House votes to end federal marijuana prohibition
Breaking almost entirely along party lines, the House on December 4 voted to approve the Marijuana Opportunity Reinvestment and Expungement (MORE) Act of 2019 (H.R. 3884). The vote was 228 to 164, with only a handful of Republicans voting "aye" and a handful of Democrats voting "nay."
The MORE Act would effectively end federal pot prohibition by removing marijuana from the Controlled Substances Act's list of scheduled substances and eliminating federal criminal penalties for the possession, cultivation, and sale of marijuana. The bill would not affect state laws that criminalize marijuana, but it would end the conflict between states that have already legalized marijuana and federal law.
The bill also includes strong social equity provisions, including the creation of a fund to support programs and services for communities devastated by the war on drugs, a provision for expungement of past federal marijuana offenses, and a provision that bars the federal government from discriminating against people for marijuana use, which would protect immigrants from being deported for past marijuana convictions and would ensure that earned benefits are not denied to marijuana users.
The historic vote marks the first time either chamber of Congress has voted to end marijuana prohibition. But there is virtually no chance that the Republican-led Senate will take up—let alone approve—the measure in the remaining days of this session, meaning this is a battle that will continue in the next Congress.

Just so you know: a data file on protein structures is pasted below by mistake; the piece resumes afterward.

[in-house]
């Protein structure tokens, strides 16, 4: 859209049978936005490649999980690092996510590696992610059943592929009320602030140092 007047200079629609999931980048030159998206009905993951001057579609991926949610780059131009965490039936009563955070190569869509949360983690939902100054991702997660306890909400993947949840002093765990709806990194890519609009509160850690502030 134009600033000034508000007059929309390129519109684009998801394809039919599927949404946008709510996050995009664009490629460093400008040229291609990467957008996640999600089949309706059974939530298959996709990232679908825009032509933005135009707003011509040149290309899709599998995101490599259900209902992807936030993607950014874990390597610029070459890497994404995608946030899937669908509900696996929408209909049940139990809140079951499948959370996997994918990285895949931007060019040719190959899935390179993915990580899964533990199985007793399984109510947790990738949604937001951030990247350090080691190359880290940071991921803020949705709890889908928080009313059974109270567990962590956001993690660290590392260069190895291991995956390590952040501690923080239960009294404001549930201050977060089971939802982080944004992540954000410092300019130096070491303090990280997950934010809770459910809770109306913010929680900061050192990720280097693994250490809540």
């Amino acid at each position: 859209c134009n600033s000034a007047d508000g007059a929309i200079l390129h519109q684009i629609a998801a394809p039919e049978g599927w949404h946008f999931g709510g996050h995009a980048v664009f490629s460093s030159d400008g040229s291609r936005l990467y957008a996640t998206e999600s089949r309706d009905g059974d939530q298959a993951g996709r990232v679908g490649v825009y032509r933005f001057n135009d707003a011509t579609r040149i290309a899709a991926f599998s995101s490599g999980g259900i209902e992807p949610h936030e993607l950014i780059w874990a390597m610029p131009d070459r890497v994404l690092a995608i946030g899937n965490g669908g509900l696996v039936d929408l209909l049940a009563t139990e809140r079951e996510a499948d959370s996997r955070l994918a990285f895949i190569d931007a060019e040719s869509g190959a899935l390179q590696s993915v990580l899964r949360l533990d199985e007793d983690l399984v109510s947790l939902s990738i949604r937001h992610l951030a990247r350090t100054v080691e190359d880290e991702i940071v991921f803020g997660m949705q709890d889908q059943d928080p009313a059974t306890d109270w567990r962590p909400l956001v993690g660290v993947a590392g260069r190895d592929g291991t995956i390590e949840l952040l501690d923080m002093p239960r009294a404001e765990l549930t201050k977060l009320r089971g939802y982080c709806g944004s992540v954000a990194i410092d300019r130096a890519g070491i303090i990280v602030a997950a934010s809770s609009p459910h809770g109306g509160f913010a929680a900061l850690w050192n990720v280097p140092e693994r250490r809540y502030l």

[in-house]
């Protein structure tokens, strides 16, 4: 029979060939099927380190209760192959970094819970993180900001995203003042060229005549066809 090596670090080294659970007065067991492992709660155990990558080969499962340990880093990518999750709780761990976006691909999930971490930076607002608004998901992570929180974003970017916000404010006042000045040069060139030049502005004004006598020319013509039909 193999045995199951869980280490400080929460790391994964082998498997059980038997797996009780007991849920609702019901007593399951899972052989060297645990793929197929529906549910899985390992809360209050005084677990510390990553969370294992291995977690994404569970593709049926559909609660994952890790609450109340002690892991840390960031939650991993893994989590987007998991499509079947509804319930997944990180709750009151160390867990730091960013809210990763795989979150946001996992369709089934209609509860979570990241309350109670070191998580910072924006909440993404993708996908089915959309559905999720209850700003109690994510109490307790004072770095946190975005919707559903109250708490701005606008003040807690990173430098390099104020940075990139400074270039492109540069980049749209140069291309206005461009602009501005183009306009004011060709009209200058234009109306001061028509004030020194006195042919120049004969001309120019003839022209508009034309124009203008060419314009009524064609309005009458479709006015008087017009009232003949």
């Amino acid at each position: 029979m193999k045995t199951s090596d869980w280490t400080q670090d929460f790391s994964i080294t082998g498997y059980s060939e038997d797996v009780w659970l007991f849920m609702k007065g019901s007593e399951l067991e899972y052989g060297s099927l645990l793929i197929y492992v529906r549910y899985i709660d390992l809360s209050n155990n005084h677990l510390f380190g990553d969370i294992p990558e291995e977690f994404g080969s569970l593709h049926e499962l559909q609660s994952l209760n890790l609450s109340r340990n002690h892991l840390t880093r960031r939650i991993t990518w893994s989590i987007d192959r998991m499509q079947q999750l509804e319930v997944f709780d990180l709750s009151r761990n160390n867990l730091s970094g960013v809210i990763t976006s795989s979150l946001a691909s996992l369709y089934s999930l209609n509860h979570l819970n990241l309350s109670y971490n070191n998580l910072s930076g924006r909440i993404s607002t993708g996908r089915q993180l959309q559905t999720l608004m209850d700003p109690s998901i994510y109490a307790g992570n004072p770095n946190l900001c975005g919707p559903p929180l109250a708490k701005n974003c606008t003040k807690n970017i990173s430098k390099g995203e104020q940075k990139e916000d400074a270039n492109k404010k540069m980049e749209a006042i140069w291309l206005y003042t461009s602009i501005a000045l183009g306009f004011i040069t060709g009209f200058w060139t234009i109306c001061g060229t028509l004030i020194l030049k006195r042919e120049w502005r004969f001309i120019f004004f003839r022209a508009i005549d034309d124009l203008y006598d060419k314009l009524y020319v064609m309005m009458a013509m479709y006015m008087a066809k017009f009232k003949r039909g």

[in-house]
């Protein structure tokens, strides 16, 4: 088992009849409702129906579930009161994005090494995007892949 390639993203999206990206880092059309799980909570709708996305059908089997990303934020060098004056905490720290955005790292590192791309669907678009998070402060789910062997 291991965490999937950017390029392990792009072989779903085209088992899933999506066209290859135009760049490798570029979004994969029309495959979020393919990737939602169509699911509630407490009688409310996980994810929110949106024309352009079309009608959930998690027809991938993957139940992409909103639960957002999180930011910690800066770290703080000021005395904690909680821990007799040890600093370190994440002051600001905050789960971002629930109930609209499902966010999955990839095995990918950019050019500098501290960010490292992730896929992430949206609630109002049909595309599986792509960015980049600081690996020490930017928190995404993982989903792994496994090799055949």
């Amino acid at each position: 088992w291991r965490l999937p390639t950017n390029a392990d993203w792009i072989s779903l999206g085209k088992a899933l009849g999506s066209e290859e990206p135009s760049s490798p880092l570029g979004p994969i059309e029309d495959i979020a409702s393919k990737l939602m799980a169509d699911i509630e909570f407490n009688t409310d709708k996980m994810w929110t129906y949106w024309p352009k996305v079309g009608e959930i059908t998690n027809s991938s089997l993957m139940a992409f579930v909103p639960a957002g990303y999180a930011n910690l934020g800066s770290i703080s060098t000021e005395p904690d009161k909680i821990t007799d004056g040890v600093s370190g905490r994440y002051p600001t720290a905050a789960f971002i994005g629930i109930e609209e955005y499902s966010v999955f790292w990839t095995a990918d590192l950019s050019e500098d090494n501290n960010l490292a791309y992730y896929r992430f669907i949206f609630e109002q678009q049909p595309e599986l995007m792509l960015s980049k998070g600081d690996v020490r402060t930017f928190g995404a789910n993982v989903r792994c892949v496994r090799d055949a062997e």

Still, marijuana law reform advocates were quick to celebrate the victory.
"Today's [December 4] vote marks a historic victory for the marijuana policy reform movement. It indicates that federal lawmakers are finally listening to the overwhelming majority of Americans who are in favor of ending prohibition and comes at a critical time as this important measure addresses two key challenges we currently face," Marijuana Policy Project executive director Steven Hawkins said in a statement, moments after the voting ended.
"Serious criminal justice reform cannot begin in our country without ending the war on cannabis," Hawkins continued. "The MORE Act would set federal marijuana policy on a path toward correcting an unfair system and help restore justice to those who have been victimized by prohibition. This legislation would also help address our country's fiscal and economic challenges by empowering states to implement programs that can stimulate economic growth and generate new tax revenue at a time when both are desperately needed. We call on the Senate to listen to the American people and pass the MORE Act without delay."
"This is HUGE!" said a blog post by Erik Altieri, the executive director of the National Organization for the Reform of Marijuana Laws (NORML), while speaking about the vote on December 4. "This is an historic day for marijuana policy in the United States. This vote marks the first time in 50 years that a chamber of Congress has ever revisited the classification of cannabis as a federally controlled and prohibited substance, and it marks the first time in 24 years—when California became the first state [to] defy the federal government on the issue of marijuana prohibition—that Congress has sought to close the widening chasm between state and federal marijuana policies."